My Akonting Story

How I Got Involved with the Akonting (ekonting).

I started playing banjo at age 23, and fiddle a year or two later. When I was 30, I went to medical school, in part because I wanted to learn a trade that would serve people, and allow me some autonomy. While music and medicine compete for time in my life, they also inform one another. As part of my practice, I participate in an arts-in-medicine program. Specifically, this means that once a month, I spend time playing music for patients and staff at the Shands Hospital at the University of Florida.

In 2006, the Center for Arts in Healthcare and Education at the University of Florida began to work with a hospital in Nairobi, Kenya to form a collaborative exchange. As part of this, hospital leaders from Kenya came to visit in Gainesville, and while they were here they visited when I played for patients. It happened to be a good day, when children responded by smiling and dancing, and adults let down their burdens for a moment. Although I was never sure if it was my musicianship or simply the fact that I was a doctor playing for patients, my new African friends were very enthusiastic about my performance, and invited me to come to Nairobi. If I would pay for my flight, they would be happy to house and feed me. This seemed like a rare and amazing offer, so I accepted, applied for and received an Artist Enhancement Grant form the State of Florida to help pay for the ticket, and began my preparations for my trip to East Africa.

Two things happened. First, the band Roustabout came to Florida as guest artists for the Florida State Fiddlers Association. Band member Jim Bollman presented a banjo workshop where he spoke about the akonting, a West African banjo ancestor played clawhammer-style by the Jola people. I had never heard of this before, but with a little bit of work, unearthed articles by Ulf Jagfors and Daniel Jatta that verified Bollamn’s claims Second, the arrangement with the hospital in Nairobi fell through.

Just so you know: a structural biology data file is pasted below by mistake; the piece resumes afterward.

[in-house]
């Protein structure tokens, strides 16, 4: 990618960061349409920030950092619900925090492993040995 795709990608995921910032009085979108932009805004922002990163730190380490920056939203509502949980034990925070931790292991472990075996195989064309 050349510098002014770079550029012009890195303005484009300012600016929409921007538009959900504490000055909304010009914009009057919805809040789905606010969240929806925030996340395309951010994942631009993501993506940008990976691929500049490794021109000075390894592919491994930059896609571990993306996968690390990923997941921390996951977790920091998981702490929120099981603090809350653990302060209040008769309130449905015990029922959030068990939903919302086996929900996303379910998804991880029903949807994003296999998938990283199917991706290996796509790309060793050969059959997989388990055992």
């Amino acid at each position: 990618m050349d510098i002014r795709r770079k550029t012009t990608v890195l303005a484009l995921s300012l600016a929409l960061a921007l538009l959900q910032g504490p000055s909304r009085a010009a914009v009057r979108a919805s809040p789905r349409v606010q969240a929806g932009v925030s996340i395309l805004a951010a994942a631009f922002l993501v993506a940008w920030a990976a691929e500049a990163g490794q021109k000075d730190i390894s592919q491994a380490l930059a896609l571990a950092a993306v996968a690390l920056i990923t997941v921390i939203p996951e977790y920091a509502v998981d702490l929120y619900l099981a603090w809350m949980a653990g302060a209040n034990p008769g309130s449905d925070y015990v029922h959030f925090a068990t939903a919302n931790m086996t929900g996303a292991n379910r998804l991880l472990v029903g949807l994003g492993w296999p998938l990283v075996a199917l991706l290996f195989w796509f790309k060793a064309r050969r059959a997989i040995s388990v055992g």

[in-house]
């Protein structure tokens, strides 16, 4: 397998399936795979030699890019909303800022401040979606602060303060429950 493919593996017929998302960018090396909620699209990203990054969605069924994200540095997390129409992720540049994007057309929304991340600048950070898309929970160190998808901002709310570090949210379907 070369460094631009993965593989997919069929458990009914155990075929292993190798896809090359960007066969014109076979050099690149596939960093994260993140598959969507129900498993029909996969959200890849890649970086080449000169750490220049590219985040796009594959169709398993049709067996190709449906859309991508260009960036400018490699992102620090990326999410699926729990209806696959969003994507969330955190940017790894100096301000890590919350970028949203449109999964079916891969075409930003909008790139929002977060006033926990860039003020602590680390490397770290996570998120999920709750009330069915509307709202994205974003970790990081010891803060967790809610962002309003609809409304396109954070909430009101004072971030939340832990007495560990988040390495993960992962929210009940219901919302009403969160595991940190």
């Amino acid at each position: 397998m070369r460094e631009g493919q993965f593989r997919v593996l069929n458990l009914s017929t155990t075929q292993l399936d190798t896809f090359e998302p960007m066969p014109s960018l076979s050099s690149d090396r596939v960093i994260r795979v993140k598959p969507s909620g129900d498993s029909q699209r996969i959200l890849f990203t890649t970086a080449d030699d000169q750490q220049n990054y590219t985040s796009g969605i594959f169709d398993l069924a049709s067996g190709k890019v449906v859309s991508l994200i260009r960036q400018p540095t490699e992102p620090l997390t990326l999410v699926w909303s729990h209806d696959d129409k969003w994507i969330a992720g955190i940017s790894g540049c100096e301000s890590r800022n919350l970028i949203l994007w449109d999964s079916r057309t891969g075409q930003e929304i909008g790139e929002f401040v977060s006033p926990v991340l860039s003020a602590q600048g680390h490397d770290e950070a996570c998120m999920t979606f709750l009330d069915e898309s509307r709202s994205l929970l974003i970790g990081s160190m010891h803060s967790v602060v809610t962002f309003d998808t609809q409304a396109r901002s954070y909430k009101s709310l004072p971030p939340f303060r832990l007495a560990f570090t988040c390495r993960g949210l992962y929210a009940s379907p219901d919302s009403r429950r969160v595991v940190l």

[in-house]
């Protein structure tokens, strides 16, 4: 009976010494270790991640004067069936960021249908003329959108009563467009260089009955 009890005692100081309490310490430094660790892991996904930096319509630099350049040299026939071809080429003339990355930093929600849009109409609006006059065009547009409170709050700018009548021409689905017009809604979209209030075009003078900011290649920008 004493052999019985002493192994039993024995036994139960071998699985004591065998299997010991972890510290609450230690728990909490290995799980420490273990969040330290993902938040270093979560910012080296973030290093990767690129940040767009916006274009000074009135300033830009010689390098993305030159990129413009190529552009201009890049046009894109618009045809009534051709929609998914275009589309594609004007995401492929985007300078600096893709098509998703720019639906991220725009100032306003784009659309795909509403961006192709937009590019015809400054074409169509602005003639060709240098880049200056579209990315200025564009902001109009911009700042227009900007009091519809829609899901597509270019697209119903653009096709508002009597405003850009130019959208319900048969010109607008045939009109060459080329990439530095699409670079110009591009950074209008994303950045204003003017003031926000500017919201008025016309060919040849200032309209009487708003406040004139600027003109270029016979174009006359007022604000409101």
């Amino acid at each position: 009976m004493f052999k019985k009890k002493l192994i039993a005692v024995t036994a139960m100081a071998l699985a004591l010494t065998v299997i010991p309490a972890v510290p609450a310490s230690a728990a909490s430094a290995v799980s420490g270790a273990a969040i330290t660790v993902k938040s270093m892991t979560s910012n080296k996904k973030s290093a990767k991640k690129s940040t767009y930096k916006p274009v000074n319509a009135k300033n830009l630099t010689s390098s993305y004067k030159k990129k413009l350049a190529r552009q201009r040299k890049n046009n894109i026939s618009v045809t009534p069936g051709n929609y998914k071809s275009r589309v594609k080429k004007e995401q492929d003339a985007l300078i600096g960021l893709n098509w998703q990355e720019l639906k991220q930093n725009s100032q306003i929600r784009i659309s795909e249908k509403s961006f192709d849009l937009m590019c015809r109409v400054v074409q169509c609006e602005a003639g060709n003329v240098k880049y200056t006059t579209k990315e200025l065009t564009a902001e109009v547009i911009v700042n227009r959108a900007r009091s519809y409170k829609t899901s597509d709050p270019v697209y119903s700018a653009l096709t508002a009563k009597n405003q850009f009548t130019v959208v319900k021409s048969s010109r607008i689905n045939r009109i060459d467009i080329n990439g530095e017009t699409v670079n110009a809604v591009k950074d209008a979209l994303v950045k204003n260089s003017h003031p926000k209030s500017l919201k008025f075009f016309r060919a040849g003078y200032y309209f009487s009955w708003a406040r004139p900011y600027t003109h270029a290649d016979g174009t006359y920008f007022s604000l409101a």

So I had a funding to go to Africa, but no destination. In the next few months, I was able get approval to use my grant to visit to The Gambia under the tutelage Daniel Jatta, who introduced me to Ekona Diatta and Remi Diatta, master Jola akonting players. I only speak English. Neither Remi nor Ekona speak English. Yet both were patient and able teachers. It helped that while akonting technique turns out not to be identical to clawhammer, it is mighty similar. By the end of my visit I could play a few tunes. In addition, I forged ties between Gambia’s Royal Victorian Teaching Hospital and the University of Florida that resulted yearly visits by UF faculty, med students, and undergrads.

However, when I returned home to the U.S., and tried to present what I learned, I was unsatisfied. With some reflection, it became obvious that I had not paid enough attention to the singing, which is so integral to Jola music. Therefore I returned to Gambia in 2008 for a second round of instruction, to learn to sing the Jola akonting songs. I met Greg C. Adams there, and together we traveled with our hosts to their home village, Mlonp along the southern shore of the Cassamance River.

At this point, I feel that I have grasped only the beginnings of the music of the Jolas. As I struggle to capture what I am hearing, I have become aware of how often my ingrained assumptions of rhythms and assert themselves, obscuring my ability to really hear what is being played. Yet the pursuit of this music has been immensely rewarding. It has loosened up my approach to the banjo in subtle ways. For example, I find that my thumb playing melodies in places where I would only have used a finger before, shifting the textures and dynamics of music. I feel I have dipped my toe into an ancient, deep river that flows through and links Africa and the Americas. I now see the banjo less as a finished product with discreet traditions, and more as many instruments dispersed across continents, peoples, and rhythms commingling together.

In Banjourneys, I have tried to allow these currents to wander and mix, to weave these various threads into something new and old, here and there. I hope this resonates within you in some manner as this all has with me.

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